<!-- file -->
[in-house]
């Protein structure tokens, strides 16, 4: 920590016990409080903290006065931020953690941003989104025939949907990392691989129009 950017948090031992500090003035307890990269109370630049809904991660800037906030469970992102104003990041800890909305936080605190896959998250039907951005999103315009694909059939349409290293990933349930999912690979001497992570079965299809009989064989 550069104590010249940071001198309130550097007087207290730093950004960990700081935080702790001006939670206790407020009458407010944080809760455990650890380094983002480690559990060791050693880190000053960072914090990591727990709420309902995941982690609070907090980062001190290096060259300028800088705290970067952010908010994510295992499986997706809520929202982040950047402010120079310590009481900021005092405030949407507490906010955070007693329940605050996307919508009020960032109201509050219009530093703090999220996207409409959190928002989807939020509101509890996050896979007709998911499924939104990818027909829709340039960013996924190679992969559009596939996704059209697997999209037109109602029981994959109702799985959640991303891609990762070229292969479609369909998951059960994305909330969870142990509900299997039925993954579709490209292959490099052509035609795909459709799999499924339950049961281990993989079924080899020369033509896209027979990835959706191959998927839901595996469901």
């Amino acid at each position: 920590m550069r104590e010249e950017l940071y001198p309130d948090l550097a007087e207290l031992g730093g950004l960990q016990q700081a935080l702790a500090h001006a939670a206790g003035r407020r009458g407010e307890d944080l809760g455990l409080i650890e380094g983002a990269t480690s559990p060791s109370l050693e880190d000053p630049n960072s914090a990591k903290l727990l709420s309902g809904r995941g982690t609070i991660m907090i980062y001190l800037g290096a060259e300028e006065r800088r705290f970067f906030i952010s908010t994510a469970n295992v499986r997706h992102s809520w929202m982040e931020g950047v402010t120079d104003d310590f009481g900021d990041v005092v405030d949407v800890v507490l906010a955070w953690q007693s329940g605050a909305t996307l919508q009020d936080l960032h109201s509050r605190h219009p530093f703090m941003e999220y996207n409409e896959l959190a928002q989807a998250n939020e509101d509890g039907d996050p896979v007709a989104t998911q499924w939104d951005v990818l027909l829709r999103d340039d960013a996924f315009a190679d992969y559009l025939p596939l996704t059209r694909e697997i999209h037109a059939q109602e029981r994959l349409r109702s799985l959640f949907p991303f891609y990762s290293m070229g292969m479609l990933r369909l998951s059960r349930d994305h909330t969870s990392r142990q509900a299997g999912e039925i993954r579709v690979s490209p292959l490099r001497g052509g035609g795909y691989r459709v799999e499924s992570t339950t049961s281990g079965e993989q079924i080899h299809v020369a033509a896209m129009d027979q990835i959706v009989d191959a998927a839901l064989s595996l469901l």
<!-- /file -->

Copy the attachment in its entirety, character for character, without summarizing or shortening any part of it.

[in-house]
């Protein structure tokens, strides 16, 4: 920590016990409080903290006065931020953690941003989104025939949907990392691989129009 950017948090031992500090003035307890990269109370630049809904991660800037906030469970992102104003990041800890909305936080605190896959998250039907951005999103315009694909059939349409290293990933349930999912690979001497992570079965299809009989064989 550069104590010249940071001198309130550097007087207290730093950004960990700081935080702790001006939670206790407020009458407010944080809760455990650890380094983002480690559990060791050693880190000053960072914090990591727990709420309902995941982690609070907090980062001190290096060259300028800088705290970067952010908010994510295992499986997706809520929202982040950047402010120079310590009481900021005092405030949407507490906010955070007693329940605050996307919508009020960032109201509050219009530093703090999220996207409409959190928002989807939020509101509890996050896979007709998911499924939104990818027909829709340039960013996924190679992969559009596939996704059209697997999209037109109602029981994959109702799985959640991303891609990762070229292969479609369909998951059960994305909330969870142990509900299997039925993954579709490209292959490099052509035609795909459709799999499924339950049961281990993989079924080899020369033509896209027979990835959706191959998927839901595996469901």
């Amino acid at each position: 920590m550069r104590e010249e950017l940071y001198p309130d948090l550097a007087e207290l031992g730093g950004l960990q016990q700081a935080l702790a500090h001006a939670a206790g003035r407020r009458g407010e307890d944080l809760g455990l409080i650890e380094g983002a990269t480690s559990p060791s109370l050693e880190d000053p630049n960072s914090a990591k903290l727990l709420s309902g809904r995941g982690t609070i991660m907090i980062y001190l800037g290096a060259e300028e006065r800088r705290f970067f906030i952010s908010t994510a469970n295992v499986r997706h992102s809520w929202m982040e931020g950047v402010t120079d104003d310590f009481g900021d990041v005092v405030d949407v800890v507490l906010a955070w953690q007693s329940g605050a909305t996307l919508q009020d936080l960032h109201s509050r605190h219009p530093f703090m941003e999220y996207n409409e896959l959190a928002q989807a998250n939020e509101d509890g039907d996050p896979v007709a989104t998911q499924w939104d951005v990818l027909l829709r999103d340039d960013a996924f315009a190679d992969y559009l025939p596939l996704t059209r694909e697997i999209h037109a059939q109602e029981r994959l349409r109702s799985l959640f949907p991303f891609y990762s290293m070229g292969m479609l990933r369909l998951s059960r349930d994305h909330t969870s990392r142990q509900a299997g999912e039925i993954r579709v690979s490209p292959l490099r001497g052509g035609g795909y691989r459709v799999e499924s992570t339950t049961s281990g079965e993989q079924i080899h299809v020369a033509a896209m129009d027979q990835i959706v009989d191959a998927a839901l064989s595996l469901l």